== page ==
Aberdeen Proving Ground, which is losing some jobs and adding others, is expected to see a net increase of 8,200 workers on the 72,000-acre base. Up to twice that many jobs will be added around the installation by defense contractors and other businesses that serve the expanding community.
"When you bring in 8,000 high-paying government jobs, those people need to live somewhere, they need someplace to fill up their cars," said Col. John Wright, the proving ground's commander, who blamed Baltimore's rush-hour gridlock for his late arrival at the session.
Fort Meade, meanwhile, is expected to add 5,300 jobs from defense operations being transferred there. The overall growth impact is likely to be greater, however, because the National Security Agency is expected to increase its work force there by an even larger amount.
Up to one-fifth of the Defense Information System Agency workers whose jobs are being transferred to Fort Meade from Arlington, Va., already live in Maryland, and others living in Northern Virginia have indicated that they would commute rather than move. While that would reduce pressure on the region's tight housing market, it could aggravate traffic problems in a region that has the nation's second-longest average commute times, said Dunbar Brooks, a planner with the Baltimore Metropolitan Council.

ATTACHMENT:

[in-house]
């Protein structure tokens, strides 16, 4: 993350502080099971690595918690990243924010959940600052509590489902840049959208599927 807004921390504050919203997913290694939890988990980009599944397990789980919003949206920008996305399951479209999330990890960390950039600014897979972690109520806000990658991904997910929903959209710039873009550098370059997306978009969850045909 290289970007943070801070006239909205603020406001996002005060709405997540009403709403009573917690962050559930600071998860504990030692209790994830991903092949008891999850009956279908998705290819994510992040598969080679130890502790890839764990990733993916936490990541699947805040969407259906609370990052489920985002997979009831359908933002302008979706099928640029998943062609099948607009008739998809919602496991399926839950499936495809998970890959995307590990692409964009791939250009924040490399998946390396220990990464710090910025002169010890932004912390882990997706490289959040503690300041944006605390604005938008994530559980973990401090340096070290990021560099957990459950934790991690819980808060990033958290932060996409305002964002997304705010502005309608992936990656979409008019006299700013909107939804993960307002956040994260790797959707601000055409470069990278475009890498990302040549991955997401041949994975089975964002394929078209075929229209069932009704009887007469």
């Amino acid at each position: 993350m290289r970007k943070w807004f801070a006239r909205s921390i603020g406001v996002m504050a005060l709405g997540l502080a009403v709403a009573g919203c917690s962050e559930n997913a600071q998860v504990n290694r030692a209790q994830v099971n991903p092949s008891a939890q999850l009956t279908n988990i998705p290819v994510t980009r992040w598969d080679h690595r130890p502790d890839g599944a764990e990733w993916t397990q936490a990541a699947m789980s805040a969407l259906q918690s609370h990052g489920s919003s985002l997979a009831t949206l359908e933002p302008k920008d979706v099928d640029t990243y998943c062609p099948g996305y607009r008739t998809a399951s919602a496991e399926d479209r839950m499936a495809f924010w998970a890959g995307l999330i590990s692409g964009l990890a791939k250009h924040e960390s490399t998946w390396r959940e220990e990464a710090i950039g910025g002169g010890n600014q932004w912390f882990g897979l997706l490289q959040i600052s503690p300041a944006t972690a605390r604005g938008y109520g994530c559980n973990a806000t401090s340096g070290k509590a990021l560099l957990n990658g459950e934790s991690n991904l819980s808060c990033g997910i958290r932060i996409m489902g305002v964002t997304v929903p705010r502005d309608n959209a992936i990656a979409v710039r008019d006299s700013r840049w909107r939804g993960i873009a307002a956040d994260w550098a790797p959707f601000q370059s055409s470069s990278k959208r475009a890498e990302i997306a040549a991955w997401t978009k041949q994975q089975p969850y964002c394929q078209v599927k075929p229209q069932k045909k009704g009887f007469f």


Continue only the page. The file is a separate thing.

Richard E. Hall, manager of environmental planning with the Maryland Department of Planning, noted that the base-related growth comes on top of significant population increases already occurring in the state. Planners project a growth of about 300,000 households statewide over the next 15 years.
Meanwhile, Hall noted, all of the development projected for Carroll, Harford and Cecil counties in the next 25 years won't fit into their designated growth areas. Unless changes are made, he said, APG-related household growth could be "deflected" to Pennsylvania, to the upper Eastern Shore or to Baltimore.
"We'll have NIMBY issues, tough issues about accommodating future growth," he predicted, from people who don't want it in their backyards. With counties and municipalities struggling to keep up with their communities' growing needs for water and wastewater treatment, the state planner said, "We're going to be looking not for a silver bullet, but a silver pipe."